We learn when we are challenged, when our thoughts and ideas are disrupted, connected or augmented by new ideas, new concepts, new ways to perform skills, new understandings. In that process we might figure it out by ourselves (meta-cognition) or we might need the help from others (feedback). Assessment is simply put: part of the process, it is not punitive nor celebratory. We take it to extremes. You are a failure or you are in the honor roll. In fact, assessments are simply parts of the strokes of a big learning picture. The reward is to grow: to know now, something that I did not know yesterday, to be able to do something that I could not do before, to understand something and transfer that knowledge to an unknown situation. Learning needs adjustment, assessment, evaluation, rainbow based grading or flying unicorns feedback, whatever you want to call it, don’t kill the messenger, don’t blame the system, it is not the scale’s fault, allow your students to have access to timely, accurate, meaningful feedback and they will learn.
Where does learning take place at your school?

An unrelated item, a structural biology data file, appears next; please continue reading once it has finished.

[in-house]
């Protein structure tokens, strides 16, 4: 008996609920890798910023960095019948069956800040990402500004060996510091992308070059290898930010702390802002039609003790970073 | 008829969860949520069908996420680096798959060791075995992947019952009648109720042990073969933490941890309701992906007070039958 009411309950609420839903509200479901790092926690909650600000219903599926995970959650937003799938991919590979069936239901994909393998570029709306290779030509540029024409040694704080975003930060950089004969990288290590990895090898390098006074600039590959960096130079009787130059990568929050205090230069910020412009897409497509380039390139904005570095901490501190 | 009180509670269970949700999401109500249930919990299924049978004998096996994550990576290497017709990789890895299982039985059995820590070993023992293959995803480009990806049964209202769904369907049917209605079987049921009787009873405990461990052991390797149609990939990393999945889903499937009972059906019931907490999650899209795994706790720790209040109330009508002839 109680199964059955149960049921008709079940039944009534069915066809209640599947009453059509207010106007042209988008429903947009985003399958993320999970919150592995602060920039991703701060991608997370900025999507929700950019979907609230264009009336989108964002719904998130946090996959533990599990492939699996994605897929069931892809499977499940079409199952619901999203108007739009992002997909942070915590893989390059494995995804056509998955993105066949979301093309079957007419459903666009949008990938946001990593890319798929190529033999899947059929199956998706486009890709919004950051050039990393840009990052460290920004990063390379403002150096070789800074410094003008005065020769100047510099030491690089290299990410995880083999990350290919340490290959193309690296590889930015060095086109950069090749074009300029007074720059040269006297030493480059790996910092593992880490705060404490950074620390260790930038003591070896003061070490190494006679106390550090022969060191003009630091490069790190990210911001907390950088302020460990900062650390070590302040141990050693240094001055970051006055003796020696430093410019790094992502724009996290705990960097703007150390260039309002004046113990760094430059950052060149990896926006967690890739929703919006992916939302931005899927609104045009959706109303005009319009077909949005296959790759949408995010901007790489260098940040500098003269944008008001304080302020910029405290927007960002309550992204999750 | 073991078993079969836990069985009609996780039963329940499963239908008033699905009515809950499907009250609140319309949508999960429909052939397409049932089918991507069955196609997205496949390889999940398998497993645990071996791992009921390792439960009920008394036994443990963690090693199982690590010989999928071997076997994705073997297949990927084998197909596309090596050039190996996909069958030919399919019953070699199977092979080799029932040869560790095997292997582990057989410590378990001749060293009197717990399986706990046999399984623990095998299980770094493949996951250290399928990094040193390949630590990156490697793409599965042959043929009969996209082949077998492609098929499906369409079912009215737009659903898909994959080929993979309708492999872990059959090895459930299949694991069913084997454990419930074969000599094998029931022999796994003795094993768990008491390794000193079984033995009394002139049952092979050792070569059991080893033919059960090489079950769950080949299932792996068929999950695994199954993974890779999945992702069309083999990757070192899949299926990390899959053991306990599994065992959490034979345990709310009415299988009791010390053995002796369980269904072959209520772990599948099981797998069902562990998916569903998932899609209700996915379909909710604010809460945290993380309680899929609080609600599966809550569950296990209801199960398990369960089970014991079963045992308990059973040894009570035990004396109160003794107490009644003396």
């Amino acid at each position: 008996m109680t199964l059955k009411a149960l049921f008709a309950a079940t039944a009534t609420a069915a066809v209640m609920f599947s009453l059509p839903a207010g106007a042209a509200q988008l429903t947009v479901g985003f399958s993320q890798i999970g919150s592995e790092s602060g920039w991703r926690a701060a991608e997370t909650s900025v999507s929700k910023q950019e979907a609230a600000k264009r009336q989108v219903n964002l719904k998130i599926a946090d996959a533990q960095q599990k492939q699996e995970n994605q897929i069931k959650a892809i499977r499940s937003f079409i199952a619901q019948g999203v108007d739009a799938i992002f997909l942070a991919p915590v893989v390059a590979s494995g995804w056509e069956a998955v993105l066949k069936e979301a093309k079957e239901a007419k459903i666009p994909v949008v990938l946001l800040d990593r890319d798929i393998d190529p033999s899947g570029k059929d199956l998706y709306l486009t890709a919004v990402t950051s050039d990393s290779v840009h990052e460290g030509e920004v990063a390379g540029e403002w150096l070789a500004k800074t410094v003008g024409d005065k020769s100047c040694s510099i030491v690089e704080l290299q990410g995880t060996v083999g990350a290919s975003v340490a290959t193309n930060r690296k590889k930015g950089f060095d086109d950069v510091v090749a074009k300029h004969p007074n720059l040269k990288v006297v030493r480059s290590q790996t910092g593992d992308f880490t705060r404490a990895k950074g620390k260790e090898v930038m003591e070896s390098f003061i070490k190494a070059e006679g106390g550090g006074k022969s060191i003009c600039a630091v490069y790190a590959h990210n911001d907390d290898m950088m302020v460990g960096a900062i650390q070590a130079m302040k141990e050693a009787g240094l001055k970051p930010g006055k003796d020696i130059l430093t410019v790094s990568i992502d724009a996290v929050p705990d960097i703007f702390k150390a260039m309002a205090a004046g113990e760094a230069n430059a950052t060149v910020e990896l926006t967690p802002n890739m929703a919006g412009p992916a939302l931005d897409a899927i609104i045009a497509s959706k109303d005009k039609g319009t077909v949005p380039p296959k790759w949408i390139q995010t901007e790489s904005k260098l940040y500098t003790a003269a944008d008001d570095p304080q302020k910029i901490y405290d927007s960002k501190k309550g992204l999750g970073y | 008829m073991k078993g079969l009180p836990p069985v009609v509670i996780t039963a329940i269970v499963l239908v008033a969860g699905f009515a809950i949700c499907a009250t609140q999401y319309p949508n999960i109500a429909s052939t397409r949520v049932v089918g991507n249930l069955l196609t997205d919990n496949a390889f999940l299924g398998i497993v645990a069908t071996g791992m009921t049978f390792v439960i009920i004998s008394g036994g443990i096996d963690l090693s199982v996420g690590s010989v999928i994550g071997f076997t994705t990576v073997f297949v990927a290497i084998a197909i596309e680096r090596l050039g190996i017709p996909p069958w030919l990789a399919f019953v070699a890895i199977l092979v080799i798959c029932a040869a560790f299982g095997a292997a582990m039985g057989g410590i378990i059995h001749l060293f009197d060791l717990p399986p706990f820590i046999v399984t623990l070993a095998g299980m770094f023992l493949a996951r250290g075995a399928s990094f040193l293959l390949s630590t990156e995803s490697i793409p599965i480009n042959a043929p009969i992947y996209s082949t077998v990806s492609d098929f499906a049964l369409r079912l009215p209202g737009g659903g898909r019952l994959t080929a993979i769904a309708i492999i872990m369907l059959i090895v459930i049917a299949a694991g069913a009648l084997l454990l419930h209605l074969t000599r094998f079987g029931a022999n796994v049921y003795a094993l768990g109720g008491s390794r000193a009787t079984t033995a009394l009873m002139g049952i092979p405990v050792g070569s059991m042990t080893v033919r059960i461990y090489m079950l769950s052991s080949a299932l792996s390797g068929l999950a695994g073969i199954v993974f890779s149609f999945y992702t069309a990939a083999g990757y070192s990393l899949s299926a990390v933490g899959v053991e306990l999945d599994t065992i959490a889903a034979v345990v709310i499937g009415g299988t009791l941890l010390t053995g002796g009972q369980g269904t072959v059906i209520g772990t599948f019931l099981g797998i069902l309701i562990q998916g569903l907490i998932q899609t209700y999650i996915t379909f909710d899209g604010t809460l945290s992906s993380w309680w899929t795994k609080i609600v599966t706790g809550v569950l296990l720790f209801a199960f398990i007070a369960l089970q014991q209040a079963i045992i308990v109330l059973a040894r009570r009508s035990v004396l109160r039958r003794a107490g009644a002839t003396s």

Simple question with tons of answers. Every single person working at school has an answer. In the playground, during recess, in engaging classrooms, in groups, etc., etc. Martin Skelton has a one word unquestionable, irrefutable answer: In our BRAIN!
Yes, learning happens in our brain! Learning is a cognitive process. All the other answers are the factors that affect learning. There are two processes that are essential: 1. growing our brain and 2. making faster connections in our brain.
How do we grow our brain?
We are wired to run efficiently, to save energy, and the organ that consumes the most energy is our brain. Therefore it resources the energy in three different ways.
So, what is learning?
According to Martin Skelton: “Learning is the hard-wiring of getting better through the experience of appropriate, repeated new and consolidating experience that enable us to develop knowledge, skills and understanding in different ways and under different periods of time”.
Let’s break this definition down into manageable pieces.
Martin Skelton has been a principal, curriculum designer, writer, presenter, director of a large group of schools and consultant to companies and schools around the world. His work inspired the 'Looking for Learning AASSA' conference in April 2016 in Lima, Peru.
AASSA Asociation of American Schools in South America